The doctrine of abrogation is based fairly and squarely on the teaching of the Quran itself, in particular the verse “None of Our revelations do We abrogate or cause to be forgotten, but we substitute something better or similar” (Al Baqarrah 2:106). In the early days of Islam this text was taken to mean that parts of the Quran could become abrogated (mansukh) while other fresh revelations, the naskh texts, were sent down to replace them. Both the great commentators al-Baidawi and Zamakhshari taught emphatically that the abrogated verses should no longer be recited and that any laws based on them were to be regarded as annulled. It was generally believed that the abrogated verses were deleted from the Quran by Gabriel though in many cases both the original text and the one abrogating it are said to have been retained and are still part of the Quran text.
Doctrine of abrogation opposed to the idea of God’s immutability and truth
Popular sentiment demands that the Quran has been preserved perfectly to the last dot and letter by Allah himself, nothing varied, added or omitted. The problem for modern Muslims is that the Quran claims to proceed from a “preserved tablet” (Al-Buruj 85:22) and the question obviously arises – if parts of the Quran have been abrogated and eliminated, were they on the original heavenly tablet or not? If they were, then the Quran today is not an exact replica of the text on that tablet for they could not have been removed from it, the Quran being regarded as Allah’s eternal speech. If they were not on the tablet, how did they come to be delivered to Muhammad as part of the text?
The doctrine is unpalatable to thinking Muslims for it represents Allah as a divine author who revokes his earlier announcements as though he had cause to change his mind or had, in time, discovered a better course of action.
Which verses are abrogated?
There are twenty cases given in which one revelation superseded, contradicted or abrogated a previous revelation to Muhammad. (Jalal-ud-din Suyuti lists the passages in his Al-Itqan). Most commentators acknowledge that the following subjects are covered by abrogation by being replaced with a new verse (mansukh/ Nasikh): The Qibla, Retaliation, Ramadan, Expiation, Fear of God, Jihad (4 verses), Widows, Enemies, Adulteress, Witnesses, Marriage, Prophet’s wives, Alms, Women taken in marriage, Night Prayer, Young children and Property. Below we provide a few examples of the influence of abrogation.
Marriage: In respect of marriage the law is relaxed. Around 2 AH we read: “Do not marry unbelieving woman (idolaters) until they believe ……… Nor marry (your girls) to unbelievers until they believe…… ” (AI-Baqqarah 2:221) This same idea is repeated in AH 5 or 6 : “If any of you does not have the money to marry a believing free woman he may wed believing girls from among those whom your right hands possess” (Al-Nisa 4:25). The teaching here is very clear that both men, and women should marry only believers because the unbeliever may lead one to unbelief and the fire of hell. However, four years later in 10 AH the rule is changed and we read: “Chaste women who are believers (Muslims) and chaste women from those to whom the Book came before your time (Jews and Christians), may be taken in marriage” (Al Mai’dah 5:5) This rule has now been broadened to include Jewish and Christian women as lawful wives.
Ceremonies of worship: have been affected for example from the year A.H 2 the Qibla, or direction toward which one should pray, was changed from Jerusalem to the sacred mosque of Mecca: “we appointed the Qibla toward which you used to face ….. but we will have thee turn to a Qibla that will please thee. Turn then thy face toward the sacred Mosque.” (Al-Baqqarah 2:142-144)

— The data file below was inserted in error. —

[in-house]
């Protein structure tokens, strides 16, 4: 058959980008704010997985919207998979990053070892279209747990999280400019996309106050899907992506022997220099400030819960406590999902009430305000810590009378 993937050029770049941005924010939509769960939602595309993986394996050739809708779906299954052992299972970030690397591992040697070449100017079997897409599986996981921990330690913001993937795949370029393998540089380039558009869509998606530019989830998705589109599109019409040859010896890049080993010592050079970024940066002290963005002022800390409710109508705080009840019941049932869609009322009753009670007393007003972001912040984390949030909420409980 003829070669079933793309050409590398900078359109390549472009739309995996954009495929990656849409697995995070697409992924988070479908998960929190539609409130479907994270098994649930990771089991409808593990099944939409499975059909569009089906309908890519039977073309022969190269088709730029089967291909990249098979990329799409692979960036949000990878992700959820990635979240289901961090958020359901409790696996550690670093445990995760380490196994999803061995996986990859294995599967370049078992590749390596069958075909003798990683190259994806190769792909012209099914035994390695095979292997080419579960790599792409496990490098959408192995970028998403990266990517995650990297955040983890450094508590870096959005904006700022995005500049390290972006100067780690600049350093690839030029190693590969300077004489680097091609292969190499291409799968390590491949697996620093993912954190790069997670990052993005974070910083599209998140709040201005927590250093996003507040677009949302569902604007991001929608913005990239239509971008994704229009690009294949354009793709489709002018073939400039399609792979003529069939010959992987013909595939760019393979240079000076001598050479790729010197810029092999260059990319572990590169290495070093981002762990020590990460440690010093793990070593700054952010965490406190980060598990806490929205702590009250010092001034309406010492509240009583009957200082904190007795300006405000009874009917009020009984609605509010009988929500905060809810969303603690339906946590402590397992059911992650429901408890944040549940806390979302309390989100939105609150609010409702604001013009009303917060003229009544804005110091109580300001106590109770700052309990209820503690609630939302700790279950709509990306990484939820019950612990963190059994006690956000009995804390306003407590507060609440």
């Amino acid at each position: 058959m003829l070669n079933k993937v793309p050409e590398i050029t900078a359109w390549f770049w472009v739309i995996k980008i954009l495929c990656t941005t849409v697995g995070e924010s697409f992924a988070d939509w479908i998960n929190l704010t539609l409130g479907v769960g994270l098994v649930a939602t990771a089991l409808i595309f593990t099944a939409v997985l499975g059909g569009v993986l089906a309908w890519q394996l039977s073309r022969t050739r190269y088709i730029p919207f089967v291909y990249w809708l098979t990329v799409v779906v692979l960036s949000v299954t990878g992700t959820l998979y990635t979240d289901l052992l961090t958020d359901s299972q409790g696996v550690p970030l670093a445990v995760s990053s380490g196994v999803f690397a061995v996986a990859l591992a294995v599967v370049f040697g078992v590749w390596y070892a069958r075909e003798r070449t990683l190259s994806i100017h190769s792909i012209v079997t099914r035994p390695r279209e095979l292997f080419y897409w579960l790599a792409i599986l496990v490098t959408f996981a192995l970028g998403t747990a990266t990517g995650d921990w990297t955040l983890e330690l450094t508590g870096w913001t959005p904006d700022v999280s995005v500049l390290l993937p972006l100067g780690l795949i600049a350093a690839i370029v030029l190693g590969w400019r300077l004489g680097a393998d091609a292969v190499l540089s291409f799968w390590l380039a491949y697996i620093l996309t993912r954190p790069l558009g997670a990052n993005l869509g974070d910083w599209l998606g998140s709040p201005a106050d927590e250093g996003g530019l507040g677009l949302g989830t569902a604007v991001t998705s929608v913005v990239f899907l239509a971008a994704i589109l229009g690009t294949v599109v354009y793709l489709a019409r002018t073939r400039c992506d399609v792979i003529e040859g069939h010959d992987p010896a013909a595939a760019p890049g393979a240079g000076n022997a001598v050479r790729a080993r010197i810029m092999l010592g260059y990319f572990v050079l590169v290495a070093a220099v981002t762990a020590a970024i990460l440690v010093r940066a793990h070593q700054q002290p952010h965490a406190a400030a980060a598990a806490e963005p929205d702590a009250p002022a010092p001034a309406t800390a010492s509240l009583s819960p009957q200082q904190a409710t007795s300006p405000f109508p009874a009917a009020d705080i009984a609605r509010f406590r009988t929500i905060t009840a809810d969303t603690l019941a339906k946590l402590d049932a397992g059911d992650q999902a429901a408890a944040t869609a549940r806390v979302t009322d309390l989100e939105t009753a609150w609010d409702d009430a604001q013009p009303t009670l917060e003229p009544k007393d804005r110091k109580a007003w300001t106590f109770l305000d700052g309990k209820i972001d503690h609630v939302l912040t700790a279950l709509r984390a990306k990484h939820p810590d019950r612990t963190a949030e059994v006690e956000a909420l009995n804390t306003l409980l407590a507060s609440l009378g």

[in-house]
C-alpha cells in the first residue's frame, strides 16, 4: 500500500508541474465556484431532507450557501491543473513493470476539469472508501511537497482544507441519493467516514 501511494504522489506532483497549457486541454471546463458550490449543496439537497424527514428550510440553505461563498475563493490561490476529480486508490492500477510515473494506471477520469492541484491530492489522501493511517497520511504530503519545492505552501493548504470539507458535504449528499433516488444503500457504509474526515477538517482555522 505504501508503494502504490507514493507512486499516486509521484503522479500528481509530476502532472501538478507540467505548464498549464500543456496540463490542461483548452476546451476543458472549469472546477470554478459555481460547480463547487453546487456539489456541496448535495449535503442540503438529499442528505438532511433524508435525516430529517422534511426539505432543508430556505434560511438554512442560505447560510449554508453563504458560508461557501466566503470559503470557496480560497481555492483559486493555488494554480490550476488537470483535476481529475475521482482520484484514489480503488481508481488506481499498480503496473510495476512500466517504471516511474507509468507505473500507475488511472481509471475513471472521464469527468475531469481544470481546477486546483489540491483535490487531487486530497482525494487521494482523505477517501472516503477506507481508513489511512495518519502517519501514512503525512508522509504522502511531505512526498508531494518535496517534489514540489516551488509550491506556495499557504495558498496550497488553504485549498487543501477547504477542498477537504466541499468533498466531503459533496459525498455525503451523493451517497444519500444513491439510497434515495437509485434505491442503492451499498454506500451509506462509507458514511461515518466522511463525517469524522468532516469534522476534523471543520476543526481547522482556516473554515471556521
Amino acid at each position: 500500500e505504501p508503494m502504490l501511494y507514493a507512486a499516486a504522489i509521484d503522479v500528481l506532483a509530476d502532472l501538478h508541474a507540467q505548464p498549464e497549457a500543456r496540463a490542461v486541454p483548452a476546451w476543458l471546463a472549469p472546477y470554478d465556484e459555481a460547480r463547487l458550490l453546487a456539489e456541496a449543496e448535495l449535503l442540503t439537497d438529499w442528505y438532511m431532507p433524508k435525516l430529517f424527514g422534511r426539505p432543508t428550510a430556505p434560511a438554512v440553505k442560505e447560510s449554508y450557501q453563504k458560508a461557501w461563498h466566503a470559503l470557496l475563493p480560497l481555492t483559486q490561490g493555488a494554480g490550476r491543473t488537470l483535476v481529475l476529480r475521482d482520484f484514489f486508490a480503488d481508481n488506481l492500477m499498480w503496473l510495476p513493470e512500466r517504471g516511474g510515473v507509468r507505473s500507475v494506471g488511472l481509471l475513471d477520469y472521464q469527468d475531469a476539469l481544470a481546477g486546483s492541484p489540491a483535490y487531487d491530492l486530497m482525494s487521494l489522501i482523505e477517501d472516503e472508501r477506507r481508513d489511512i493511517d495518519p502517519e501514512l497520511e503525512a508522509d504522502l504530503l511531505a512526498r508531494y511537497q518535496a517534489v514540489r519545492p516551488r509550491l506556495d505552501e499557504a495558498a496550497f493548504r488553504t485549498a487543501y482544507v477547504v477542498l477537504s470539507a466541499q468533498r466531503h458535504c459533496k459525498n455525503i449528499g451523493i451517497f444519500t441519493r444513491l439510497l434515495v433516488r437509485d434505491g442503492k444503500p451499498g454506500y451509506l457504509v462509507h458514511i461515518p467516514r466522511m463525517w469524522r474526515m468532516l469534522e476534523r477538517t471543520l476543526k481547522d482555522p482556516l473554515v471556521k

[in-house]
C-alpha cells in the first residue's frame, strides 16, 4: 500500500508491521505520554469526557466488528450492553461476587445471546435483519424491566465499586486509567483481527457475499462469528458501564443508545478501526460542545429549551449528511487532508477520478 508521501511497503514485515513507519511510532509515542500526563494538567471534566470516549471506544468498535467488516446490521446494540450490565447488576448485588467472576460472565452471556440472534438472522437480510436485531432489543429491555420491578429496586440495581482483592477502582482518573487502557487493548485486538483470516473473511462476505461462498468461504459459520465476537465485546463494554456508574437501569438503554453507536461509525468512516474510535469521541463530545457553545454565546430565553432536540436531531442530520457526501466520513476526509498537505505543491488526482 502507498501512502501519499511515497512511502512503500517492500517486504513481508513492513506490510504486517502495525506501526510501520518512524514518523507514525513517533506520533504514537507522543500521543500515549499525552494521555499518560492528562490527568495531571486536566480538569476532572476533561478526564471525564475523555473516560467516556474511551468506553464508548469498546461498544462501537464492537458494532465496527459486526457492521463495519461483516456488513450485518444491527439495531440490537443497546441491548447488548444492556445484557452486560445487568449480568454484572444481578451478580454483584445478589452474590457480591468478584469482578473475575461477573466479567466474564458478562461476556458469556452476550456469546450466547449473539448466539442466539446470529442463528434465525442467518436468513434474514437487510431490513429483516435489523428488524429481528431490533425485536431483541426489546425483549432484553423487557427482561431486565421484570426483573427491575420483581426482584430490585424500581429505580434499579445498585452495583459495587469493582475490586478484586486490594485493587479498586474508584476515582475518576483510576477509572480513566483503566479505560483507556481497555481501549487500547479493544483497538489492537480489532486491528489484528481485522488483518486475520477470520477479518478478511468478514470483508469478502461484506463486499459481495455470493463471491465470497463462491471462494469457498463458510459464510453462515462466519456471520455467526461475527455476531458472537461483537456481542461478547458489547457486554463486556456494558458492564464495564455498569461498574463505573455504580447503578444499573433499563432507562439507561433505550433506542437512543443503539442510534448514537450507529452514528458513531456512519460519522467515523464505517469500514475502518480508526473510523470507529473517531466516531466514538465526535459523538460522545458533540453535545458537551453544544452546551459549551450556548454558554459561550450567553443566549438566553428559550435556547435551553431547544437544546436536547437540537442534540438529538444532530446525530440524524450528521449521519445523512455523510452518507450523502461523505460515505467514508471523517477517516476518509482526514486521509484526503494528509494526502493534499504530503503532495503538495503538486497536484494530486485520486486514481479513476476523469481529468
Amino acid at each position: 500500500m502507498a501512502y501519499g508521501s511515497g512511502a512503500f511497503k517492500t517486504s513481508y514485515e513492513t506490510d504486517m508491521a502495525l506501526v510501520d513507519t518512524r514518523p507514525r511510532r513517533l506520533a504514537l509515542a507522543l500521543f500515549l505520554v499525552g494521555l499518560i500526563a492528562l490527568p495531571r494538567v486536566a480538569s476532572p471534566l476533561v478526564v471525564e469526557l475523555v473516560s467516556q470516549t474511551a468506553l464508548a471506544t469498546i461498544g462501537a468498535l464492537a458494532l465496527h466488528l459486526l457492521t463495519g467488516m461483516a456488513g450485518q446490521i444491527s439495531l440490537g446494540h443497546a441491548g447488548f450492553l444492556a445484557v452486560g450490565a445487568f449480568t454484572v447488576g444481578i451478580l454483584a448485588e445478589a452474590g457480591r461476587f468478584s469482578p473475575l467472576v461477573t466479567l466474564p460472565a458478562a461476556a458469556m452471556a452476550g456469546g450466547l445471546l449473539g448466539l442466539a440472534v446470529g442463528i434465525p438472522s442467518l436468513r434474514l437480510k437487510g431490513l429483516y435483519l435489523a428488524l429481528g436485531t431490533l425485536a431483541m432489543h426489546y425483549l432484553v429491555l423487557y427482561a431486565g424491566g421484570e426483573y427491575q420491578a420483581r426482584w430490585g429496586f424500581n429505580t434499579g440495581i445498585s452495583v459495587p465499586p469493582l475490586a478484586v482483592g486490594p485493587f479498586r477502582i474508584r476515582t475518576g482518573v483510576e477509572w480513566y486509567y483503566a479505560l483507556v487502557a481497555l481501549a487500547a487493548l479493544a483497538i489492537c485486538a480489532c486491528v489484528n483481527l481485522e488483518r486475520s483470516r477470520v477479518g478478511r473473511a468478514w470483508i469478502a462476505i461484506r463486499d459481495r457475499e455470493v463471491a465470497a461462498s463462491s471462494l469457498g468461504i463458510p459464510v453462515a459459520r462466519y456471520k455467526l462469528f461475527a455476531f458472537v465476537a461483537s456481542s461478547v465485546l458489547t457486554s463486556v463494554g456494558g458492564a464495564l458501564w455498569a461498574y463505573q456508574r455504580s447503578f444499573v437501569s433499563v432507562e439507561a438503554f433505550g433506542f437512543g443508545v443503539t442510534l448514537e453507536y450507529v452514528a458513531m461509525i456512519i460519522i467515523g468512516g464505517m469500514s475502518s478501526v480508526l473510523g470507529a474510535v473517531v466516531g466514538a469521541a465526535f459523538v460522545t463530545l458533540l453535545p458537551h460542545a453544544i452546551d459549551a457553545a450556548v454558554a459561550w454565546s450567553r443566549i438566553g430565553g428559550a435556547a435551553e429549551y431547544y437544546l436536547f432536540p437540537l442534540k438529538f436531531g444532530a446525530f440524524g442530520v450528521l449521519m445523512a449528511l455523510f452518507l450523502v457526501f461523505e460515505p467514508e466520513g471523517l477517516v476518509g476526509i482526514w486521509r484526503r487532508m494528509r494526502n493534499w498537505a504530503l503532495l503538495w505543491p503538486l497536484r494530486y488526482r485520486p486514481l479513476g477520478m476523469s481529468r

Wine: Here the law became stricter. A Meccan sura revealed a few years before the Hijra lists various drinks which are a blessing; starting with water and milk, and ending with honey. Included in this list is “And from the fruit of the date-palm and the vine, ye get out wholesome drink and food” (Al-Nahl 16 :66-69). Wine, here, is regarded as a sign of God’s interest and provision for mankind. Later, we read “They ask thee concerning wine and gambling. Say; ‘In them is great sin and some profit for men; But the sin is greater than the profit.” (Al-Baqarrah 2:219). This verse and Al-Nisa’ 4 :43 discourages the use of wine, but does not give an absolute command to abstain from it. But then from a sura dating from 10 AH, we find: “O ye who believe! Intoxicants and gambling …… are an abomination, of Satan’s handwork: eschew such, that ye may prosper, Satan’s plan is to excite enmity and hatred between you, with intoxicants and gambling …… will ye not then abstain?” (Al -Maidah 5: 90,91) This last revelation removed any ambiguities or doubt that rested in the earlier verses.
A verse part of the Quran but now omitted: In respect of martyrs “We used to recite, “Inform our people that we have met our Lord, He is pleased with us and He has made us pleased ” Later on this Quranic Verse was cancelled” (Bukhari Volume 4 Volume 52 Number 57, 69, 299)
What is the extent of the doctrine of abrogation?
Some Muslims deny that any of the verses of the Quran have been abrogated and teach instead that this text refers to the revelations of Allah to the Jews and Christians beforehand. This interpretation is unacceptable as the Quran nowhere specifically suggest that these previous scriptures were ever abrogated. On the contrary the Quran claims to be a scripture “confirming what went before it” (Al-Imran 3:3), namely the Taurat and the Injil. The Quran rather than affirming that the previous revelations have been abrogated states the very opposite, namely the of establishing them (c/f Al-Mai’dah 5.43, 47, 68). The Quran does not say that Allah replaces one kitab (the Taurat or the Injil, for example) with another, but rather that he substitutes one verse (ayat) for another verse.